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Some calves are inherently optimistic or pessimistic, just as humans are, a new University of British Columbia study has found.

Recognizing these individual personality differences is important to ensure animals are treated well, says professor Marina von Keyserlingk, who led the research team from UBC’s animal welfare program in the faculty of land and food systems.

 

Some calves are inherently optimistic or pessimistic, just as humans are, a new University of British Columbia study has found.

Recognizing these individual personality differences is important to ensure animals are treated well, says professor Marina von Keyserlingk, who led the research team from UBC’s animal welfare program in the faculty of land and food systems.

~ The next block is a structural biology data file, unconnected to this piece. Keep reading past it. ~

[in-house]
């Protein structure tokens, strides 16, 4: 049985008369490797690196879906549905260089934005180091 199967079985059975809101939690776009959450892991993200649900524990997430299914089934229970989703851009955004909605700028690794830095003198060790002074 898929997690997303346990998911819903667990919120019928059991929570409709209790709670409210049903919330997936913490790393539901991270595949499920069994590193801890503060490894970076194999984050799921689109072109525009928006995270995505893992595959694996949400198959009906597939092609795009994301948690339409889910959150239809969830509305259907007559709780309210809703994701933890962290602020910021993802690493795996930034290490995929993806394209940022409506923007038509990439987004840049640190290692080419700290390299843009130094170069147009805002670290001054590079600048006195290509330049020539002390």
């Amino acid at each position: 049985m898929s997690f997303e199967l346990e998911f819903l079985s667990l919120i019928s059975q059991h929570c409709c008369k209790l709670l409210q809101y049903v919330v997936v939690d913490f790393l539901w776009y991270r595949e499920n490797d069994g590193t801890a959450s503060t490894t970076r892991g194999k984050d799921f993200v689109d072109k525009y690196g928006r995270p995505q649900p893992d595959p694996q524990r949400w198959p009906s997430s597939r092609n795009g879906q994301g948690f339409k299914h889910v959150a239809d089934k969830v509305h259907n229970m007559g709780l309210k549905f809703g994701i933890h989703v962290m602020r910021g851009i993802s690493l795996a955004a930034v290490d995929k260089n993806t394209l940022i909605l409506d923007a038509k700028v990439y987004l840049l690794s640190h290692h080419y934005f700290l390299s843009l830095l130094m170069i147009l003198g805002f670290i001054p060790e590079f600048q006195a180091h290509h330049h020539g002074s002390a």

“Sometimes we are tempted to see only the herd, even though this herd consists of different individuals who cope differently with stressful events,” said von Keyserlingk. “It’s important to consider the individual’s perspective, because even if conditions are good, on average, some animals may still suffer.”

To gauge optimism and pessimism, the researchers set up an experiment involving 22 calves. Before they started the experiment, they trained the calves to understand which of their choices would lead to a reward. In the training, each calf entered a small pen and found a wall with five holes arranged in a horizontal line, two-and-a-half feet apart. The hole at one end contained milk from a bottle, while the hole at the opposite end contained only an empty bottle and delivered a puff of air in calves’ faces. The calves learned quickly which side of the pen held the milk reward.

 

Continue reading at University of British Columbia.

Image via University of British Columbia.